I spent February of this year working remotely in Lima, Peru. What I thought was a chance to wear soft sweaters, eat ceviche, and live my best life in South America, was actually an opportunity to experience how our company culture extends far beyond the four walls of our Scottsdale office.
Work that matters from anywhere (#WTMFA) is a popular tagline and group chat hashtag at Y Scouts. We’re lucky to do work that is location flexible as we support clients across the United States—from California to North Dakota to Florida—through video conference and VoIP.
A survey of 3,500 remote workers by AngelList and Buffer shed light on the biggest perceived benefits to working remotely and the ability to work from anywhere came in as the second most popular response.
My significant other has family in Lima and spent a few consecutive summers living with his cousins after graduating high school. It holds a special place in his heart and a short 7-10 day trip is not enough time to spend with family you only see once a year at best.
I’d traveled to Peru once before and loved the idea of a month immersed in Spanish, living like locals. I learned it’s difficult to keep Spanish top of mind while communicating in English during the day, but the intention was there!
Preparing for one month abroad began at least six months before I boarded the plane to Lima. If possible, I’d recommend planning one year in advance. I first pitched the idea to my senior leader, who then requested I put my proposal on paper.
By the end of the planning process, my Google doc contained dates (including a breakdown of workdays and PTO days), a screenshot of the wifi speed test at the Airbnb, a list of coworking spaces near the apartment as a backup, and a few to-dos around communicating the plan as we neared my departure date.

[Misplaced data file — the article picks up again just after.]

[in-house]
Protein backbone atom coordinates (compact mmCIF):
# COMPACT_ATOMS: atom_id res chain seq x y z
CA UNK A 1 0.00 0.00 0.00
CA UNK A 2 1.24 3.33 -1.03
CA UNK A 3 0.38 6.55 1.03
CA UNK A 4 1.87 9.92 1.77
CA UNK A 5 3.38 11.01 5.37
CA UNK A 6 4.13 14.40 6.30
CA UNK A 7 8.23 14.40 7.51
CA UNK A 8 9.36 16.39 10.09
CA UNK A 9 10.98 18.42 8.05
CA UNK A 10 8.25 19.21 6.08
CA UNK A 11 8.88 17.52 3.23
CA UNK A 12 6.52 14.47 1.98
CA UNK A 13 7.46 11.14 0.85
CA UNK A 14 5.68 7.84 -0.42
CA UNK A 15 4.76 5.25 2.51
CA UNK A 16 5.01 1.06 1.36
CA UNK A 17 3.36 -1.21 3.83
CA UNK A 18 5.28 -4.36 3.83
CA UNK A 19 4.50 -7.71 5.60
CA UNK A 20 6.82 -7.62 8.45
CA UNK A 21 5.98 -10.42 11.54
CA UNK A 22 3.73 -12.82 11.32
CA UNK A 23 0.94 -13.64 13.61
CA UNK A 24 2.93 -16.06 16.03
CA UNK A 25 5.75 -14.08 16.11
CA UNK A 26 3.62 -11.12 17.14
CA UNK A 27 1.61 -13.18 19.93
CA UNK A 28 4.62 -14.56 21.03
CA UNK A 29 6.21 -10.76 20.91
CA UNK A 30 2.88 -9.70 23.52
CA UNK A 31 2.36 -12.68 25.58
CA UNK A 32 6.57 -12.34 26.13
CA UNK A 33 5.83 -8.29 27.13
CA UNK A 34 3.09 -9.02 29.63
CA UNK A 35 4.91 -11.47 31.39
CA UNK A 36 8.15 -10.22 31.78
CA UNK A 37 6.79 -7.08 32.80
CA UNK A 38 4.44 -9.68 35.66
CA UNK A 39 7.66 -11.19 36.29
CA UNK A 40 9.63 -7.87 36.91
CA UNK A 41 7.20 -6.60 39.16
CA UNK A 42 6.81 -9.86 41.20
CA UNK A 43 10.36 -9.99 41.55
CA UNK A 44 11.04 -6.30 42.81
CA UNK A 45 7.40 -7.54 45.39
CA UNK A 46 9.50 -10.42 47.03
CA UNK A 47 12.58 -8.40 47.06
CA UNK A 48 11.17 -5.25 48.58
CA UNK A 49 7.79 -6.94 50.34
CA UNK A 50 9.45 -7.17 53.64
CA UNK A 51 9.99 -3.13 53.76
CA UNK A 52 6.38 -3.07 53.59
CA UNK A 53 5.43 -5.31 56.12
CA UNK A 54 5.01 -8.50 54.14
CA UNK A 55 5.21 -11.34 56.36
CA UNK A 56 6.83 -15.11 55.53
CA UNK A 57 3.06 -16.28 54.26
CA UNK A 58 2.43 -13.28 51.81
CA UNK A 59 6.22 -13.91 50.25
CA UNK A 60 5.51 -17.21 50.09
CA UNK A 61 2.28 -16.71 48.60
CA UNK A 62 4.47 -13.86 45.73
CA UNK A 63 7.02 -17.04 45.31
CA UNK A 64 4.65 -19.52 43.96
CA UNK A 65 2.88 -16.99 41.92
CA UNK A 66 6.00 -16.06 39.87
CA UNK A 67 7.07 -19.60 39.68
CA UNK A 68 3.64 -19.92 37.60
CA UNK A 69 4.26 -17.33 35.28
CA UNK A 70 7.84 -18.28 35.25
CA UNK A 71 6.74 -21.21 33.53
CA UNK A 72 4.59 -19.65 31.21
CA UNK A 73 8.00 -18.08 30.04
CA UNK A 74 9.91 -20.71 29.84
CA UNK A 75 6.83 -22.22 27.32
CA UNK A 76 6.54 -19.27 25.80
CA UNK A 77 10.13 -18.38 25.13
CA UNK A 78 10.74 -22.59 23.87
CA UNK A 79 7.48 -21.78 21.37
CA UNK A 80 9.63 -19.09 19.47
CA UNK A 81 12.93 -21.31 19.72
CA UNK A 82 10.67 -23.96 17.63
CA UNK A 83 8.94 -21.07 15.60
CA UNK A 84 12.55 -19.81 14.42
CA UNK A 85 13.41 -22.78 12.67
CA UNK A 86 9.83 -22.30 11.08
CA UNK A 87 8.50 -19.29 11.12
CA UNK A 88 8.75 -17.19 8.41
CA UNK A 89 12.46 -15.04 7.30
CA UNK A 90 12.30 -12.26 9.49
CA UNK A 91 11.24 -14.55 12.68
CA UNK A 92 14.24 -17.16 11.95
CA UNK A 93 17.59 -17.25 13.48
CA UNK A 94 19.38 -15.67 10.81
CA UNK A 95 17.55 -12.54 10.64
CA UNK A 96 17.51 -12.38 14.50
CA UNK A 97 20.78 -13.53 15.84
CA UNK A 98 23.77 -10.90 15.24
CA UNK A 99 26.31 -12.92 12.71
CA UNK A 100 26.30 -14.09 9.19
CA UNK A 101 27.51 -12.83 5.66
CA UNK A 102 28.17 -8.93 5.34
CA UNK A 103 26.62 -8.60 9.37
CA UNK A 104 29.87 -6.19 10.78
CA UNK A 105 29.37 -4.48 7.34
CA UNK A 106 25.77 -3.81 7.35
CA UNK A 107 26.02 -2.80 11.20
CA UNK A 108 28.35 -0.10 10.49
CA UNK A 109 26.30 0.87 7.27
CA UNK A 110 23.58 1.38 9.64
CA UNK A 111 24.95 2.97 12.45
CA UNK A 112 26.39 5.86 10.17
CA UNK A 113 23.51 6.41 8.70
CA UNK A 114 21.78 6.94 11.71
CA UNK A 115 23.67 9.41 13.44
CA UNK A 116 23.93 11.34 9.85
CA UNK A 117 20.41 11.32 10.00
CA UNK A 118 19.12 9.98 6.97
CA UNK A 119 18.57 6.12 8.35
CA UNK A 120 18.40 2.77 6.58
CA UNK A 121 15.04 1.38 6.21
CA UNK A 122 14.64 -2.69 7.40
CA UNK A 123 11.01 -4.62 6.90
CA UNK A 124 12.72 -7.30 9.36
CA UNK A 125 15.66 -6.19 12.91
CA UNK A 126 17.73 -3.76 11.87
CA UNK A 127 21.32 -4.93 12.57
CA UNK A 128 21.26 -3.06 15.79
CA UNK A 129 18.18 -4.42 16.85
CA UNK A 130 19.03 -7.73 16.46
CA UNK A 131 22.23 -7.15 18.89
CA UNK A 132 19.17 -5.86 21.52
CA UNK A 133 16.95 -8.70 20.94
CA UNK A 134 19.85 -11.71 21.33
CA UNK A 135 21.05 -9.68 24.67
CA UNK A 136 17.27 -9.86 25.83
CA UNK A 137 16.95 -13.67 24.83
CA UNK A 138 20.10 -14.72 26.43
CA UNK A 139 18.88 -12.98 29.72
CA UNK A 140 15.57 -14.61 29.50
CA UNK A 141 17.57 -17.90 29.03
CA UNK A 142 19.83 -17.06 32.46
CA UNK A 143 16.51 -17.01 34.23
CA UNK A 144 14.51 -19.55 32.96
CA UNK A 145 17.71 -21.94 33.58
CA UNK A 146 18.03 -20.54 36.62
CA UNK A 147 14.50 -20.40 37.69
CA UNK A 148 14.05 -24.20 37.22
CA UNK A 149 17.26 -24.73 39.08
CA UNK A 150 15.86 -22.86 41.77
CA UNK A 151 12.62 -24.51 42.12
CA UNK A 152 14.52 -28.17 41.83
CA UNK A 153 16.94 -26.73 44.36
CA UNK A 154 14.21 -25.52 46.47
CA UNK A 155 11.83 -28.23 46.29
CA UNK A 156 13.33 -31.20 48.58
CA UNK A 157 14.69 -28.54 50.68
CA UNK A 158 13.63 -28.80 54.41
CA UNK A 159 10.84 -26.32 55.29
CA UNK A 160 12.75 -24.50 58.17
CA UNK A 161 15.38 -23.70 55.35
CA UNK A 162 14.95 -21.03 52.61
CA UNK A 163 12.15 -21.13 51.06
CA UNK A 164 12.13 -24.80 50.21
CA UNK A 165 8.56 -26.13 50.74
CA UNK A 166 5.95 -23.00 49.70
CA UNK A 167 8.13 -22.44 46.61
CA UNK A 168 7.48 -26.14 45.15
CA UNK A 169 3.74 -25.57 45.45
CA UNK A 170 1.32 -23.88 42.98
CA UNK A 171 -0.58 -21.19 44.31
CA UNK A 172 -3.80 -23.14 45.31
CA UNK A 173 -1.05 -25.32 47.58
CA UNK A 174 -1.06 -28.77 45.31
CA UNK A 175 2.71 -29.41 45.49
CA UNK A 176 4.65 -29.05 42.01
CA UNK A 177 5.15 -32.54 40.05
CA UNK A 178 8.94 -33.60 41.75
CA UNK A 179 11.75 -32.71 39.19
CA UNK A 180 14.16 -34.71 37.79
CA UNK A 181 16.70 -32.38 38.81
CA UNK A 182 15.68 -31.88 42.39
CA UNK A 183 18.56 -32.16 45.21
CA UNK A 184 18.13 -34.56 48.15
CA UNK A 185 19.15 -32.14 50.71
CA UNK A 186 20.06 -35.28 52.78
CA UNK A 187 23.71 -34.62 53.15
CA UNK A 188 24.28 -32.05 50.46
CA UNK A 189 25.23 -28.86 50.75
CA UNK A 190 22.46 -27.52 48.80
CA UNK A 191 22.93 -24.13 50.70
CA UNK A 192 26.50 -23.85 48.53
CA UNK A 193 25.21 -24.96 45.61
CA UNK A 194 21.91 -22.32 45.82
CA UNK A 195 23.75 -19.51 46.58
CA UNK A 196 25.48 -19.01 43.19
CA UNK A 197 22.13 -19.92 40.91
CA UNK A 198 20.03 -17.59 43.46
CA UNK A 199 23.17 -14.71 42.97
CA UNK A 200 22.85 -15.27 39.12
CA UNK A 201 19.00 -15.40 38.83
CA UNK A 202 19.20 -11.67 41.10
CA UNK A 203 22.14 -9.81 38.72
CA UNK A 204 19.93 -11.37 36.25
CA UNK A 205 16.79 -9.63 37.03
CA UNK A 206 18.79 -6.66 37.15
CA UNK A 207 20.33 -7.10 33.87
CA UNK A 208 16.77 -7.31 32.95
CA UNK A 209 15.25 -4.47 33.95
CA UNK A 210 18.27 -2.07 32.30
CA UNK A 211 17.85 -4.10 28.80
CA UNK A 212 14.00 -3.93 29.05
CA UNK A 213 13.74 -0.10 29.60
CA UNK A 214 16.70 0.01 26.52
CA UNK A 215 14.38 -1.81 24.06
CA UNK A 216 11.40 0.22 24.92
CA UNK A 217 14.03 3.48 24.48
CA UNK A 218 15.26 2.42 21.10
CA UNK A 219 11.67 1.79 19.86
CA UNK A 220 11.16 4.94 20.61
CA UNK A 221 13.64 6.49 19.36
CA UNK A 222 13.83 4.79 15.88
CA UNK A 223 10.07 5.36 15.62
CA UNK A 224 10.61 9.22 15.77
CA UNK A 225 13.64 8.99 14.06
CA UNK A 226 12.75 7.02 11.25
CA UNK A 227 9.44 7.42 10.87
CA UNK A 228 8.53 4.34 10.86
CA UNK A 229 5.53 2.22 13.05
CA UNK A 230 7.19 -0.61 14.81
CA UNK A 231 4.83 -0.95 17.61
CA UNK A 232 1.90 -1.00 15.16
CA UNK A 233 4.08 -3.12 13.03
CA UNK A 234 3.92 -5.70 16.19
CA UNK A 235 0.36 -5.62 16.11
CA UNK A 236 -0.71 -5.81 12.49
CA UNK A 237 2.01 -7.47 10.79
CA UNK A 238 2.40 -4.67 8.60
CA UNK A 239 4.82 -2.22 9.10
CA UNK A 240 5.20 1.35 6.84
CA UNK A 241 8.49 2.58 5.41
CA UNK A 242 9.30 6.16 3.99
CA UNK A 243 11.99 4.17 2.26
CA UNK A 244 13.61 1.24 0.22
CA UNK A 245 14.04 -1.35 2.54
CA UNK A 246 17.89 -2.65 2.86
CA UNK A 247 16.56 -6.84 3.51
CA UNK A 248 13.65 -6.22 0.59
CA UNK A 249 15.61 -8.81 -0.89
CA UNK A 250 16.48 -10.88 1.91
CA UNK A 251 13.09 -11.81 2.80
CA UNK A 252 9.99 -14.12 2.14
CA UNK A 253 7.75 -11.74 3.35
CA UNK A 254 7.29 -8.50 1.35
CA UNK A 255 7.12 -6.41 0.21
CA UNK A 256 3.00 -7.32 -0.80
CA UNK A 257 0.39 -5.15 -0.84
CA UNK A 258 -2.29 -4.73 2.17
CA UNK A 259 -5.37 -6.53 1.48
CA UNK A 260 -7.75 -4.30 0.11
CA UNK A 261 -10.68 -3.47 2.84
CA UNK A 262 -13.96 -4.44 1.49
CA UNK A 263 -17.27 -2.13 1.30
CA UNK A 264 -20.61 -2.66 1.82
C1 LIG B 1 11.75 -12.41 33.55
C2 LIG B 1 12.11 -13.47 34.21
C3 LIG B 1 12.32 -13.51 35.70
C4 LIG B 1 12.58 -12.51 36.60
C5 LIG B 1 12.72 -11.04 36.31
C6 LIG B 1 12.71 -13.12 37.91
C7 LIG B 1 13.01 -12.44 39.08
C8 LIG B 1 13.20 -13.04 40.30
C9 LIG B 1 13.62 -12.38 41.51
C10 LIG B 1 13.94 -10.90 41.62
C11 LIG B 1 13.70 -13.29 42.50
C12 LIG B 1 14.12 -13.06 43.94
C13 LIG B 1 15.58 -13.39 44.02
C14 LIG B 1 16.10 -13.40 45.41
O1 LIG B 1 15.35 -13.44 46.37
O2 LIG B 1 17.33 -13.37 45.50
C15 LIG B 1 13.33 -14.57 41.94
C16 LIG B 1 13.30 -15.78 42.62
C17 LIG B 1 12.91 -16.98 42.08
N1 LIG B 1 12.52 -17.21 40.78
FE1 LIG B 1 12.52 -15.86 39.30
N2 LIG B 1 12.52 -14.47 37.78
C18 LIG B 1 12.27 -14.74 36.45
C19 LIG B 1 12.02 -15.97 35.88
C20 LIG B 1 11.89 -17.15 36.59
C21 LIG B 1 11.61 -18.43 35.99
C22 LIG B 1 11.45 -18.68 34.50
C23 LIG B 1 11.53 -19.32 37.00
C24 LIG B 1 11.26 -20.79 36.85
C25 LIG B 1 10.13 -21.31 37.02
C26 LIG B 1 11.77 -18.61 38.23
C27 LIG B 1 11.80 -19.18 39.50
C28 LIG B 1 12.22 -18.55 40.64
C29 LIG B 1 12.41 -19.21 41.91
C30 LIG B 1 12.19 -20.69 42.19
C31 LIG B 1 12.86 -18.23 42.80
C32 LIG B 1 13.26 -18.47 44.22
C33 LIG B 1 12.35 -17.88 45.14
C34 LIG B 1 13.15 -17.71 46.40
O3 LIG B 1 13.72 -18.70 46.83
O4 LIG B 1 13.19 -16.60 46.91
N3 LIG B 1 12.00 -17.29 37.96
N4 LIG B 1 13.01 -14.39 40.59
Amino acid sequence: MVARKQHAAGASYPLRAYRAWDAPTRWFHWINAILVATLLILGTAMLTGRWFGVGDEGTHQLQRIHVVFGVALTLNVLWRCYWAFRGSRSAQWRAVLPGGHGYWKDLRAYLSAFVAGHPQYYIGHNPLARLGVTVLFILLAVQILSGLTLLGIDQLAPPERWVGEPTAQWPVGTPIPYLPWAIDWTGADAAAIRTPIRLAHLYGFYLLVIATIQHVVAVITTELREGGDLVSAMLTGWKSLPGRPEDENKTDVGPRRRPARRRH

The only thing that caused me mild anxiety before leaving for Lima, was technology-related. A few months before leaving, I switched my service provider to Google Fi for international data and phone coverage. The nearby coworking spaces and hotels offered me comfort in a wifi backup plan, and Y Scouts uses wifi-based VoIP service, so I knew my work phone would work over the wifi.
Initially, I proposed one week of PTO in the middle of the trip to allow for exploration. In order to cut down on interruptions to the team, I changed my PTO request to Fridays and Mondays. The final breakdown equated to 12 workdays and 5 PTO days, with no more than three days in a row.
My day to day routine while working from Lima, with the exception of the scenery (we were five blocks from the ocean) and my office teammates, mirrored my routine back home. I held client updates via video, phone interviews, and even attended the team happy hour virtually.
I learned a few things in hindsight:
- Schedule travel on the weekends to give yourself time to adjust
- Proactively block out time to eat if you’re working on a different time zone (Lima is on EST, while most of our team works on MST)
- Be flexible with the hours you work to accommodate the time change
- For two people working from the same living space, look for accommodation with two tables or a table and a desk, so you don’t have to utilize a bed or surface that is not ergonomically friendly
It took a while to adjust to the reality of waking up and starting the workday in Peru. A remote trip was something I hoped to do, but it felt like a luxury that was further down the pike of my career. I spent most days working in Lima, but utilizing scattered PTO days allowed me to venture out of the city. Trip highlights included four family dinners, sleeping on a floating island in Lake Titicaca, and taking a 10-hour train ride through the countryside.
At Y Scouts, our WTMFA culture offers a human-centered approach to work/life integration. The desire to align leaders and clients is baked into our company DNA. Even without a written policy around remote work, the WTMFA tagline reminds us to ask for what we need to drive the biggest positive impact.
The time I spent abroad helped me see my work and Y Scouts from a new angle. I’m grateful for the opportunity to align purpose-driven leaders with mission-driven clients from any corner of the globe (as long as there’s strong wifi).